Look for me in the spring’s transparent air.
I flit like vanishing wings, no heavier than
a sound, a breath, a sunray on the floor;
I’m lighter than that ray - it’s there: I’m gone.
But we are friends for ever, undivided!
Listen: I’m here. Your hands can feel the way
to reach me with their living touch, extended
trembling into the restless flame of day.
Happen to close your eyelids, while you linger…
Make me one final effort, and you might
find at the nerve-ends of each quivering finger
brushes of secret fire as I ignite.
20 December 1917 - 3 January 1918
Translated from the Russian by Peter Daniels
WSJ Book Review: ‘Wonderkid’ by Wesley Stace
Imagine the Doors by way of Lewis Carroll: Rock swagger and nonsense verse and live shows and PB&J-consuming audiences.
There’s an amusing moment in the TV series “Portlandia” when a group of yuppie-hipster parents decide to make “good” music for their kids. “Who’s to say that a kid can’t appreciate the guitar solo in a Dinosaur Jr. song?” one of the moms asks, referring to the alt-rock pioneers. A similar spirit of satire animates Wesley Stace’s “Wonderkid.” “YOUR CHILD’S FIRST ROCK BAND” screams the slogan pitched to the Wonderkids by their label. Previously known as the Wunderkinds—”people don’t like a word they’re not totally confident they can pronounce,” one record exec explains to the band—the rechristened Brits head Stateside just as arena rock is waning and grunge is getting ready to take the stage. Anchored by brothers Blake and Jack, the Wonderkids are presented as the forebears of bands like They Might Be Giants and Barenaked Ladies in their kid-rock phases. Imagine the Doors by way of Lewis Carroll: Rock swagger and nonsense verse and live shows and PB&J-consuming (and -covered) audiences. Blake is very adamant about their style, very sure of what kids want. “In a few years time, all they’re going to be getting is songs about the environment going to hell and how there aren’t any more animals,” he reckons. “Let other people be teachers.” The Wonderkids just want to be “punk for kids.”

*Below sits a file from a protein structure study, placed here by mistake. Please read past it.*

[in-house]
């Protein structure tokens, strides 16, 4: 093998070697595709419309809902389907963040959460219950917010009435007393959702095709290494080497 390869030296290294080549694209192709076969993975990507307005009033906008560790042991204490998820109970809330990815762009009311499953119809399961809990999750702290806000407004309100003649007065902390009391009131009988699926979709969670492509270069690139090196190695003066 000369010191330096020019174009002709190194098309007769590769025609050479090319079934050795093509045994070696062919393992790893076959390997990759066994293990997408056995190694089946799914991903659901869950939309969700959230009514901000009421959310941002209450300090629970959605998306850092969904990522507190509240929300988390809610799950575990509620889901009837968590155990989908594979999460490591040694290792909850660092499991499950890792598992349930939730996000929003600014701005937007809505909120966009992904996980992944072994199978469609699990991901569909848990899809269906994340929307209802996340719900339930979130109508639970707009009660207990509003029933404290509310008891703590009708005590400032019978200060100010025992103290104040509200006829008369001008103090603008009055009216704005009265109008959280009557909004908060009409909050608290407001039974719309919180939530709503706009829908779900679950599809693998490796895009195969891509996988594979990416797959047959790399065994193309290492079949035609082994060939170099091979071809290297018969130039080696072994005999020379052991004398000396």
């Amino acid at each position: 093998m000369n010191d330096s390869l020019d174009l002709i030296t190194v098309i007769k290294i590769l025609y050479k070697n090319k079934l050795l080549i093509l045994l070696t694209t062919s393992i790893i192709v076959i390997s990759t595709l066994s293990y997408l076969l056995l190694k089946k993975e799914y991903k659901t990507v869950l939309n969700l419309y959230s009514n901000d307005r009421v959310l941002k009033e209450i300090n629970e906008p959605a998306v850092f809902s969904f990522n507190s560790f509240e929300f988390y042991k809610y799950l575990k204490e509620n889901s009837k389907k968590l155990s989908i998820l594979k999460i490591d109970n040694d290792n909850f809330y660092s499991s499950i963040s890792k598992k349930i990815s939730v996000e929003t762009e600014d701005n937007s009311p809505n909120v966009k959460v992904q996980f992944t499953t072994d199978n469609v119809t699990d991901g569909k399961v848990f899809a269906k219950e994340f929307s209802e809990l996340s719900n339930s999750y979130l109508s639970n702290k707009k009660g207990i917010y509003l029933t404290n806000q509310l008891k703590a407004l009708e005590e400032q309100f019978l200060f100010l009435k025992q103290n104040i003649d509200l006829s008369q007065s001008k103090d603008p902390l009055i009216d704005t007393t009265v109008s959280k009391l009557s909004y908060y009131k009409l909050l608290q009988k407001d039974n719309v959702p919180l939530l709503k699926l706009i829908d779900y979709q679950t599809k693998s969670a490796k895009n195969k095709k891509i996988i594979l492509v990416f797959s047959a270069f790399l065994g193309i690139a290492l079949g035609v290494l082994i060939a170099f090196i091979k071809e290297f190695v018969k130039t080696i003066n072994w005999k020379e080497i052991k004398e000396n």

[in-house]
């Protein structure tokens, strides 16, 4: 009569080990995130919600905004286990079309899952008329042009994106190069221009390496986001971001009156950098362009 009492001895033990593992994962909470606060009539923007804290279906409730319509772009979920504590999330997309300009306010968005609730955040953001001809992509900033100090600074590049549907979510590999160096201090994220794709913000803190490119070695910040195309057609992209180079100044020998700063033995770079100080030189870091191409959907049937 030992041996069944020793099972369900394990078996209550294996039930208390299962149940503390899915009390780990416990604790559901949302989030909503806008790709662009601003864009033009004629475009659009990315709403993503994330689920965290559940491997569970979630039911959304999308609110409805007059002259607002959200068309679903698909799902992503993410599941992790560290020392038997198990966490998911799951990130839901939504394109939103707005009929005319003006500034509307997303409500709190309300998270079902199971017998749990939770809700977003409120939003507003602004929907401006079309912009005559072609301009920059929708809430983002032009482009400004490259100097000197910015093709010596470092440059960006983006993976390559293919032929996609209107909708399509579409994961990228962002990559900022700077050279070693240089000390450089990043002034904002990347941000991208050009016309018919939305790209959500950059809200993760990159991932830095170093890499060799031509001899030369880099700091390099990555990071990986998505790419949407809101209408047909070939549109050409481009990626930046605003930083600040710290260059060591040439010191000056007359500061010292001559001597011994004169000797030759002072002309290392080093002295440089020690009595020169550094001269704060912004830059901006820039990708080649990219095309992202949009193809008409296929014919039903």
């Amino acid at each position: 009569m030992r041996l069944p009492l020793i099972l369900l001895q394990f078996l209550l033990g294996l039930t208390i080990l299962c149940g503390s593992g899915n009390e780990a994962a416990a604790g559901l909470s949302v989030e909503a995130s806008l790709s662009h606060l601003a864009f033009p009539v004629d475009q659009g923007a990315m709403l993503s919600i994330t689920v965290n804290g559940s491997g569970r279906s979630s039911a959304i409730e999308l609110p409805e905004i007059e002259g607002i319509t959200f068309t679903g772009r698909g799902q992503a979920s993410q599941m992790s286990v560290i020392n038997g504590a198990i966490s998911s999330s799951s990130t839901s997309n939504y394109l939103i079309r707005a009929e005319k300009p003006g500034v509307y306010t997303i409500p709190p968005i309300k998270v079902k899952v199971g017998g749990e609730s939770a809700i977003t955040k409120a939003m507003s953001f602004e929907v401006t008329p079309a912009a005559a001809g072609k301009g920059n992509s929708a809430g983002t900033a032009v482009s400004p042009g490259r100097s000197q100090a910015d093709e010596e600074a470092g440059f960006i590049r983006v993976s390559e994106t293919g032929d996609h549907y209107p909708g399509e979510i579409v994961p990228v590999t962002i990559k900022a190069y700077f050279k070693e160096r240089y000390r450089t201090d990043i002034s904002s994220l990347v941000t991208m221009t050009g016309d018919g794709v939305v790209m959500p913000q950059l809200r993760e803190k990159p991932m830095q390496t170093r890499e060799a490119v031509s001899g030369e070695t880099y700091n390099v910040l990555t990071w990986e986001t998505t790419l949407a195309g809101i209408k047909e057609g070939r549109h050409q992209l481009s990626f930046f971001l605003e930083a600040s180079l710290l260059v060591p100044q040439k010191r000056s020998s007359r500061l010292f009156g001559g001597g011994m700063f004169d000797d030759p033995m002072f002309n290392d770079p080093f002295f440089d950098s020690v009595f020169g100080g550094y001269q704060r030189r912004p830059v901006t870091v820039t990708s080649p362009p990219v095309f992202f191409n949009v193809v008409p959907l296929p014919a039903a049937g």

The novel follows the band’s rise and fall and rebirth: early days playing for a few young ones and their folks; near-riots as their fame increases; the decadent excess that every great band succumbs to; and, finally, a shot at redemption. Their journey is brightened by some of Mr. Stace’s own insights into the music business, as well as humorous asides about its inherent absurdities. (In addition to writing novels, the author has long recorded under the name John Wesley Harding.) Of special note in “Wonderkid” is the band’s first manager, Greg. Desperate to get out of the job—life on the road doesn’t suit him half as nice as a pint at the pub—the malapropism-prone Greg can’t help marveling at the way the band’s American label nudges him aside. “He’d heard of acts wooed away from their management while they were on the road, when someone had a chance to work on them away from home, but he’d never seen it done in such brazen fashion before. He was overjoyed,” the narrator tells us, dry British wit crackling underfoot.
That narration is a bit of a problem: The story unfolds from the point of view of Blake’s adopted son, whom we don’t meet until more than 50 pages into the book. Indeed, one would be forgiven for forgetting in the early going that the book is written in the first person at all. But this is a minor complaint. Overall, “Wonderkid” is good fun and deliciously entertaining, a light-hearted story about a band that never was—but I kind of wish had been. —Sonny Bunch